Time to Become Negative of Three Rapid Diagnostic Tests for Malaria
|The safety and scientific validity of this study is the responsibility of the study sponsor and investigators. Listing a study does not mean it has been evaluated by the U.S. Federal Government. Read our disclaimer for details.|
|ClinicalTrials.gov Identifier: NCT01325974|
Recruitment Status : Completed
First Posted : March 30, 2011
Last Update Posted : November 30, 2015
Background: Antigen-detecting rapid diagnostic tests (RDTs) for malaria provide the possibility of a parasite-based diagnosis in areas where good quality microscopy can not be achieved.
P. falciparum tests targeting the histidine-rich protein (HRP2) antigen are generally more sensitive than tests targeting the Plasmodium lactate dehydrogenase (pLDH) antigen. However, as the HRP2 antigen is eliminated from the bloodstream more slowly than the pLDH antigen, HRP2-based tests can give a positive result two weeks or more after the patient has taken an effective treatment, while pLDH tests generally turn negative a few days after. The use of an RDT positive result in a routine patient care is therefore challenged by the interpretation of whether the result is due to a lasting effect of the already treated infection or to a new infection. The interpretation might also be affected by the level of malaria transmission in the area.
Objective: The objective of this study is to estimate the proportion of positive tests in patients successfully treated for malaria (smear negative) at different time points in time after treatment, for three rapid diagnostic tests: SD Bioline Malaria Antigen P.f. (catalogue number: 05FK50-02-4), CareStart Malaria HRP2 (Pf) (catalogue number: G0141) and CareStart Malaria pLDH (PAN) (catalogue number: G0111). The study will be carried out in two settings with known low and high malaria transmission levels in order to provide guidance of interpretation of a RDT positive result depending on the intensity of malaria transmission.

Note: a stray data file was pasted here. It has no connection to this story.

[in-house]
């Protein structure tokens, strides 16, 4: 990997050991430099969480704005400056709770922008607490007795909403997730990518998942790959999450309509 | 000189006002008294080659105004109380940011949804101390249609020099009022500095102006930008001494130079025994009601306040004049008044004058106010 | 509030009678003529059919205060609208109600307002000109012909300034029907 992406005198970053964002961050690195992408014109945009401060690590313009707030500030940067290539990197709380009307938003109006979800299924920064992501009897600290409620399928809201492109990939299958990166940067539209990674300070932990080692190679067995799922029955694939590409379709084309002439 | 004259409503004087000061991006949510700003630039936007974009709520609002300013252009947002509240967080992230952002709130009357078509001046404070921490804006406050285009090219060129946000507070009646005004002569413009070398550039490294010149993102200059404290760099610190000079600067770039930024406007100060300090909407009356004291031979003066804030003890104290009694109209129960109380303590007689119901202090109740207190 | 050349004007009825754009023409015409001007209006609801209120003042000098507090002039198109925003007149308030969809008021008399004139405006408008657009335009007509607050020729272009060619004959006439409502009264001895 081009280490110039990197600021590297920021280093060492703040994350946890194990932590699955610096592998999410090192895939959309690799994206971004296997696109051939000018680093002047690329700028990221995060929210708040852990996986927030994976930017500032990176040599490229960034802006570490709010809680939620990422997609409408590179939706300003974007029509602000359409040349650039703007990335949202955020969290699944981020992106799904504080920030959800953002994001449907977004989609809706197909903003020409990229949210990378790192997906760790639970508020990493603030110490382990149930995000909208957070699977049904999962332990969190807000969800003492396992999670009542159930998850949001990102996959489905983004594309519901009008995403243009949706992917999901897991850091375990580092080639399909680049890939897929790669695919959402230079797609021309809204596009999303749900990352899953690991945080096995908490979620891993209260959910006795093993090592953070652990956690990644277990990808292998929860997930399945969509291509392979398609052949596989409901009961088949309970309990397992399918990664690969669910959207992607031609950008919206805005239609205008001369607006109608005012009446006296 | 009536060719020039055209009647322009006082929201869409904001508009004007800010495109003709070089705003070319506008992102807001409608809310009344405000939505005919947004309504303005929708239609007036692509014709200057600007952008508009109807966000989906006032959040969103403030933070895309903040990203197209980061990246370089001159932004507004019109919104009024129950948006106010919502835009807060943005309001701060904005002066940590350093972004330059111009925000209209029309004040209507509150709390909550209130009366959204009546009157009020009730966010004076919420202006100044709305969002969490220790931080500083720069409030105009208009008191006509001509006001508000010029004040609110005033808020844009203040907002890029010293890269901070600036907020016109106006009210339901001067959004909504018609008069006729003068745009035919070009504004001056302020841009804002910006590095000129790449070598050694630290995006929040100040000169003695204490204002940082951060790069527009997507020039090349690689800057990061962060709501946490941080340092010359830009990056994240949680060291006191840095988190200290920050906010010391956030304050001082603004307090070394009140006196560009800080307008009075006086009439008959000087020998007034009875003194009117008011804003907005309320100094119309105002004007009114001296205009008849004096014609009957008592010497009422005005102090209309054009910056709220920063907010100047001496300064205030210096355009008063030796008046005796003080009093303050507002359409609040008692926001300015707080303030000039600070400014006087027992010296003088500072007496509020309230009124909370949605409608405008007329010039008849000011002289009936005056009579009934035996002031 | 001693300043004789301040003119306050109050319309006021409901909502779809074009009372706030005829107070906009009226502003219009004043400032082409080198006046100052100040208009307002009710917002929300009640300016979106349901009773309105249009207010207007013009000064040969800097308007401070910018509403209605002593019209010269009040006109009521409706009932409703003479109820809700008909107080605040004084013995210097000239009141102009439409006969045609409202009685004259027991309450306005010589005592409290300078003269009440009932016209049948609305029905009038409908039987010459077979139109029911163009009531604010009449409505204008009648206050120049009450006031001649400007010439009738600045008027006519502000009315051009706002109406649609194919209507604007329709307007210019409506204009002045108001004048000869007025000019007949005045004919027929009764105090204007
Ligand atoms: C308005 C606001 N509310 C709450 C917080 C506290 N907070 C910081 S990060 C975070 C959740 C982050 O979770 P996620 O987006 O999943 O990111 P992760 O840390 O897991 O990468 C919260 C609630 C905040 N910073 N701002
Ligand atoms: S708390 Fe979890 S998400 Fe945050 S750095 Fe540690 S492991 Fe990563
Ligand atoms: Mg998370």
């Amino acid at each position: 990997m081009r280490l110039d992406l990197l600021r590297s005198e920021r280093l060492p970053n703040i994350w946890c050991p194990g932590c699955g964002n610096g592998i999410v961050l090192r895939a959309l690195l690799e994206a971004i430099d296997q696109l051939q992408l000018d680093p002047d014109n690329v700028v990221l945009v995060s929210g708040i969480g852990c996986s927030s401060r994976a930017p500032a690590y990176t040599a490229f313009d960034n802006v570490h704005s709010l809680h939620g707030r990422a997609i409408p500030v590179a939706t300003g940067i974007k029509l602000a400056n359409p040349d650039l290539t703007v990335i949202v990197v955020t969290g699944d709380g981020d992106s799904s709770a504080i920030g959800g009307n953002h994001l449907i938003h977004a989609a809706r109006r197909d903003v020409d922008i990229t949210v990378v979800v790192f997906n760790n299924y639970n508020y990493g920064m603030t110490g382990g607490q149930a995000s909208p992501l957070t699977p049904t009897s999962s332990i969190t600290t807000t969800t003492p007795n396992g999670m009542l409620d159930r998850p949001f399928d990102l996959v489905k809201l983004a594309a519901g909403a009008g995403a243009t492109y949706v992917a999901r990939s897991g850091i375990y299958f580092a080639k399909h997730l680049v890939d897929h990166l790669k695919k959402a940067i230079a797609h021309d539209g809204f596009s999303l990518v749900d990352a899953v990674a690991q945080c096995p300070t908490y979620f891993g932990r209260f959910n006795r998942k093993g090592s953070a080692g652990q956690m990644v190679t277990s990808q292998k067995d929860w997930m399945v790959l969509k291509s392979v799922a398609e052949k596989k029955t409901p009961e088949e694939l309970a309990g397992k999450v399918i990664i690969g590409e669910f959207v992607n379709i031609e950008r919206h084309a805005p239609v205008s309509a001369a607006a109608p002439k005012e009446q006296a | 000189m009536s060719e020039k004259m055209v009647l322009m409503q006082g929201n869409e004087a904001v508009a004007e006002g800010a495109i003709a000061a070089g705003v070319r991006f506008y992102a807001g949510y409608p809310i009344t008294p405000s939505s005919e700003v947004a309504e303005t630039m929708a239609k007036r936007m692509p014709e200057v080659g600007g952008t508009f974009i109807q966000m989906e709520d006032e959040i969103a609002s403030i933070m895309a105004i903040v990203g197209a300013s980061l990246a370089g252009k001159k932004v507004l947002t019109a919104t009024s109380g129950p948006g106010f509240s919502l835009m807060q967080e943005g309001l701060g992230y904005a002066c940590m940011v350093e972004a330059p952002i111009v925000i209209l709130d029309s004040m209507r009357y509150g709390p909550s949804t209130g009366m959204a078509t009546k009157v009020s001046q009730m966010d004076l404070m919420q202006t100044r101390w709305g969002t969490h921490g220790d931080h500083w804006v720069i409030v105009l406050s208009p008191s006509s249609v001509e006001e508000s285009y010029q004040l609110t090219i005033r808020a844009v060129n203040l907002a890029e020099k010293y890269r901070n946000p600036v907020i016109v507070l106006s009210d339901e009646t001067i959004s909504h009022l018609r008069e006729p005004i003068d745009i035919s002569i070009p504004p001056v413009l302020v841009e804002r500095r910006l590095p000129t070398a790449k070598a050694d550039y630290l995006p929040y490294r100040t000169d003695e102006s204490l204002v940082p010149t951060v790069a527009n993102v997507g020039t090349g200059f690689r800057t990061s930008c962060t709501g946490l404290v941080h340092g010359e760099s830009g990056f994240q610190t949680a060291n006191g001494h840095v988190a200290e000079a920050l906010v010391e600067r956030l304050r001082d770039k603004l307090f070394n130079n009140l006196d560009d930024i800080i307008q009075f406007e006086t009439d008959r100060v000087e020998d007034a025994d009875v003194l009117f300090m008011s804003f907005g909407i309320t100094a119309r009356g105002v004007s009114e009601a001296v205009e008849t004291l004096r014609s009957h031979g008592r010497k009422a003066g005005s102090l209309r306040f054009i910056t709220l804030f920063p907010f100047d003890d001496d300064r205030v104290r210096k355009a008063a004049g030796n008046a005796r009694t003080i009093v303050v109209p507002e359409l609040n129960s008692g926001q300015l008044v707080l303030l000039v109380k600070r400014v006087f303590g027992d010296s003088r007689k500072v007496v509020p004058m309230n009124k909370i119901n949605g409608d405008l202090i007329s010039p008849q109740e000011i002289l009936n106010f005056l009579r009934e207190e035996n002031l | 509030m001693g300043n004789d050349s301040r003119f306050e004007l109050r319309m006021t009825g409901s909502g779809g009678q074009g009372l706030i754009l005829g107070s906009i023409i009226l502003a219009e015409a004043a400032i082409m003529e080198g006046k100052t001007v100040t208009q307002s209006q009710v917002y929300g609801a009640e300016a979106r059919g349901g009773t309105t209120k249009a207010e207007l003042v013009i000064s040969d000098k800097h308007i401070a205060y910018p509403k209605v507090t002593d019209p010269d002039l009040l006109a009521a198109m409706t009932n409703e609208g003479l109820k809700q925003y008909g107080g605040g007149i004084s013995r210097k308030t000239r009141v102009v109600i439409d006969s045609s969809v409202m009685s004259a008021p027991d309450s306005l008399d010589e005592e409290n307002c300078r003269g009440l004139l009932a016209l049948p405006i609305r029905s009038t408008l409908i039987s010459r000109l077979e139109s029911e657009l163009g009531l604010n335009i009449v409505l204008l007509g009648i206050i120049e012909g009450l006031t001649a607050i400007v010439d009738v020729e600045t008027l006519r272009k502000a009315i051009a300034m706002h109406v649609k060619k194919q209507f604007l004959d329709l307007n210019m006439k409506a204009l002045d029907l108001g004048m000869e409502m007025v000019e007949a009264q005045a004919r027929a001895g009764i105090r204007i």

Secondary objectives will be to measure the sensitivity and specificity of the malaria rapid tests compared to smear microscopy, to estimate the median time to become negative for each of the tests and to estimate the proportion of positive tests and the median time to become negative according to the initial parasitaemia and the presence of gametocytes.
|Condition or disease|
The study population will be patients under 5 years of age who attend the consultation service of one health centre of Mbarara municipality (low transmission setting) and one health centre in Kazo sub-county (high transmission setting) and for whom the clinical diagnosis of malaria is confirmed by smear microscopy and with at least one positive RDT. Patients with general signs of danger of severe malaria or who took a full course of antimalarial treatment in the previous 2 weeks will be excluded. Written consent will be sought from all participants.
A total of 212 patients will be included in each setting. The sample size was based of a minimum accuracy of 8% around a proportion of 50% positive RDTs to which a 15% was added for patients who will not be positive for all RDTs or will be secondarily excluded from the analysis.